Chantal Poulin and her husband, Eric, lived fast-paced lives in Quebec. They owned two art galleries. They earned high incomes. But they wanted more. Not more money – but more out of life.
They now live on a four-acre property in Panama near the mountain town of Boquete, where they spend their time tending to a pack of rescue dogs. “It was stressful in Canada,” Ms. Poulin said. “So many people measure themselves by what they own and they keep wanting more. We wanted to get away from that.”
Panama, which borders Costa Rica and Colombia and straddles the Atlantic and Pacific oceans, has long been a favourite retirement destination for Canadians seeking a slower pace of life, a different culture and warm weather. The country is known for the ease with which it gives legal full-time residency to foreigners.
But this summer, the Panamanian government announced stricter requirements for its Friendly Nations Visa. Under the new regime, applicants would have to either sign an employment contract with a Panamanian company, buy at least $200,000 in Panamanian real estate, or make an equivalent deposit in a Panamanian bank. Would-be expats from Canada and a number of other countries rushed to get in before the change.
Marcos Kraemer, a managing partner at Kraemer & Kraemer, a Panama City-based immigration law firm, said Canada typically ranks among the top three points of origin for people seeking residency in Panama, along with the U.S. and the U.K. A legal assistant at the firm told me in June that he had processed more Canadian residency applications that month than he did in a typical six-month period.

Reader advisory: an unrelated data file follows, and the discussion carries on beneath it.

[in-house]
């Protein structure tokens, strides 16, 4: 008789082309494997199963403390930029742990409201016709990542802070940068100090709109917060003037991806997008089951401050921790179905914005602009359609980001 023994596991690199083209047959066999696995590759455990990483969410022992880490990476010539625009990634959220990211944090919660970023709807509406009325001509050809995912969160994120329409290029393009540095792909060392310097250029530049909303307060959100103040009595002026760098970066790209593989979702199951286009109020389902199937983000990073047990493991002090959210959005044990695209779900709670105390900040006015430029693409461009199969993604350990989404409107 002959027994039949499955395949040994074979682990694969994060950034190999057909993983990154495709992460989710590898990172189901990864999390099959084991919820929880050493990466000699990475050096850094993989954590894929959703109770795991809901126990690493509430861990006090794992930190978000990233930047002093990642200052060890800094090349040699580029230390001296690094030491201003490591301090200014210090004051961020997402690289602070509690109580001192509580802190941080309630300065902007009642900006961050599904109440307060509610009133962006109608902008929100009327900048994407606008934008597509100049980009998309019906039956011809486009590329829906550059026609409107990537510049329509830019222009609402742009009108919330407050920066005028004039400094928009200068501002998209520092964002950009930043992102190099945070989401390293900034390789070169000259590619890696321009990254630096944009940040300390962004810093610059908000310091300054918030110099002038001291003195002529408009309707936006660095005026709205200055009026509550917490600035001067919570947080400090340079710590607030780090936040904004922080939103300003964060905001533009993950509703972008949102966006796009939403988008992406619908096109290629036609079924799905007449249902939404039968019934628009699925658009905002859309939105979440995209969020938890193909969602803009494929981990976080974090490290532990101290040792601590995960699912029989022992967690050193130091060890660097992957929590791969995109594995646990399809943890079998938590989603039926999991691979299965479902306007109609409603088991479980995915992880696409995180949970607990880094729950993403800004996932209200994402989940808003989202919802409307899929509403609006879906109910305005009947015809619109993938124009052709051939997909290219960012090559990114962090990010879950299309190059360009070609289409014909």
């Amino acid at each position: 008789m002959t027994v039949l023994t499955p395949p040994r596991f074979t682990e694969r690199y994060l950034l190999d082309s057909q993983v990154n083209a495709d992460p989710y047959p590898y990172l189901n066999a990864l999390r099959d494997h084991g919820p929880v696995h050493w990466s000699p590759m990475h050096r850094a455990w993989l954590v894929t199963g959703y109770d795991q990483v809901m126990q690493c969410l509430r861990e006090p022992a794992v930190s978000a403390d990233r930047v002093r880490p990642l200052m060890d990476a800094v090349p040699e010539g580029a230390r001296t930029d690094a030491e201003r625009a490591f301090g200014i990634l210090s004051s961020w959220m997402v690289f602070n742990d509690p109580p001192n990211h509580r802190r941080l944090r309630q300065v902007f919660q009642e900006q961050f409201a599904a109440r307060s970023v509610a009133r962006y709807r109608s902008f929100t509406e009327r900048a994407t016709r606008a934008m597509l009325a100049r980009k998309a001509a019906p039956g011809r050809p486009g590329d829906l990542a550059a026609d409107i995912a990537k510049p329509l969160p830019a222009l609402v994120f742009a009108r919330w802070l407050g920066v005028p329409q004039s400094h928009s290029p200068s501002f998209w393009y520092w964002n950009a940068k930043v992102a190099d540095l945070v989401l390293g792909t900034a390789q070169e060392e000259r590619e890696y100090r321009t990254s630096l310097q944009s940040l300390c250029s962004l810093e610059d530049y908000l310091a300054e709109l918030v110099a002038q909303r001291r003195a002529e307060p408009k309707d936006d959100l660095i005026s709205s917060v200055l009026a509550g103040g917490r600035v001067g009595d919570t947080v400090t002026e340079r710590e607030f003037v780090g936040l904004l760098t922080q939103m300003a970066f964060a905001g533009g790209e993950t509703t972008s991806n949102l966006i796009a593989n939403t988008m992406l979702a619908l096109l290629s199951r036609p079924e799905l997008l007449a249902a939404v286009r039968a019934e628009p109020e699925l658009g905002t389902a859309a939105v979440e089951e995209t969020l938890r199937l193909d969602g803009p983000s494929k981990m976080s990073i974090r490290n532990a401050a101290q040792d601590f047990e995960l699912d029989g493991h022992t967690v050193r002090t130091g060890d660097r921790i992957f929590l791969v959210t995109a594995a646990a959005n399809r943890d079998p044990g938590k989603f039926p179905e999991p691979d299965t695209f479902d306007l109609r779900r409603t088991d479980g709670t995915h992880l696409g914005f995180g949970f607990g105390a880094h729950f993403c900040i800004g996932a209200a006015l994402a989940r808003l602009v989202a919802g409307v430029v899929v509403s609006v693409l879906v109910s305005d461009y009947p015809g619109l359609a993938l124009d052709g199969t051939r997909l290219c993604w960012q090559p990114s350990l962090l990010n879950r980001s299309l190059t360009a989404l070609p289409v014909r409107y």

Anyone considering moving to Panama must be on board with the Latin American vibe. Even in the region’s larger cities, life tends to move at a slower pace than in Canadian cities and towns – a potential frustration for people accustomed to fast-paced living. But the culture offers social benefits. For example, it’s common for people to greet each other when getting on elevators or public buses. In smaller towns, strangers typically greet each other on the street.
Also attractive to many expats is Panama’s relatively low cost of living. Although the country has one of Latin America’s most advanced economies, its gross national income per capita was, in 2020, about a quarter of Canada’s, and life essentials are priced accordingly. Medical and other professional services are inexpensive (a doctor’s bill might come to $20), and so is general labour.
Panamanian real estate, in particular, can seem like a bargain – at least from the perspective of a retirement-aged person with Canadian home equity. A 1,000-square foot condo with one bedroom, two bathrooms and a common rooftop patio with a pool and an ocean view in Panama City typically costs about US$280,000.
A larger, 2,000-square-foot, two-bedroom, two-bathroom condo on the ocean was recently listed at US$429,000. In Boquete, where the Poulins live, a 1,000-square-foot, one-bedroom, one-bathroom apartment was listed for US$165,000.